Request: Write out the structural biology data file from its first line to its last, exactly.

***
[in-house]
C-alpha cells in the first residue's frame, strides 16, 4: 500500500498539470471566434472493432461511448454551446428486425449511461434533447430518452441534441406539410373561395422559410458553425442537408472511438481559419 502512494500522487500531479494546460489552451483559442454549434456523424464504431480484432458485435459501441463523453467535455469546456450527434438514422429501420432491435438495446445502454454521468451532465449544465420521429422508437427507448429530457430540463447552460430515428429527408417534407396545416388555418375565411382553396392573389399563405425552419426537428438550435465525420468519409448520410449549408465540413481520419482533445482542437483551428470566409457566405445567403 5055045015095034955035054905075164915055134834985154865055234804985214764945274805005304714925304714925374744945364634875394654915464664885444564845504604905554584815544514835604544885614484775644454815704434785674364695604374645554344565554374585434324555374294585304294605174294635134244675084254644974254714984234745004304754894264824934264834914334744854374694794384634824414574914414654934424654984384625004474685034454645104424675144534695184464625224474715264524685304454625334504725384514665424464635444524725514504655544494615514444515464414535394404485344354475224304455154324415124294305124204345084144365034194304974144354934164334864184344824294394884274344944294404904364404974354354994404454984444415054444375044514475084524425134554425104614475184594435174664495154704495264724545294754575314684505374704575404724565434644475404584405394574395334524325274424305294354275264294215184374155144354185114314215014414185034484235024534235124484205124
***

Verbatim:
[in-house]
C-alpha cells in the first residue's frame, strides 16, 4: 500500500498539470471566434472493432461511448454551446428486425449511461434533447430518452441534441406539410373561395422559410458553425442537408472511438481559419 502512494500522487500531479494546460489552451483559442454549434456523424464504431480484432458485435459501441463523453467535455469546456450527434438514422429501420432491435438495446445502454454521468451532465449544465420521429422508437427507448429530457430540463447552460430515428429527408417534407396545416388555418375565411382553396392573389399563405425552419426537428438550435465525420468519409448520410449549408465540413481520419482533445482542437483551428470566409457566405445567403 5055045015095034955035054905075164915055134834985154865055234804985214764945274805005304714925304714925374744945364634875394654915464664885444564845504604905554584815544514835604544885614484775644454815704434785674364695604374645554344565554374585434324555374294585304294605174294635134244675084254644974254714984234745004304754894264824934264834914334744854374694794384634824414574914414654934424654984384625004474685034454645104424675144534695184464625224474715264524685304454625334504725384514665424464635444524725514504655544494615514444515464414535394404485344354475224304455154324415124294305124204345084144365034194304974144354934164334864184344824294394884274344944294404904364404974354354994404454984444415054444375044514475084524425134554425104614475184594435174664495154704495264724545294754575314684505374704575404724565434644475404584405394574395334524325274424305294354275264294215184374155144354185114314215014414185034484235024534235124484205124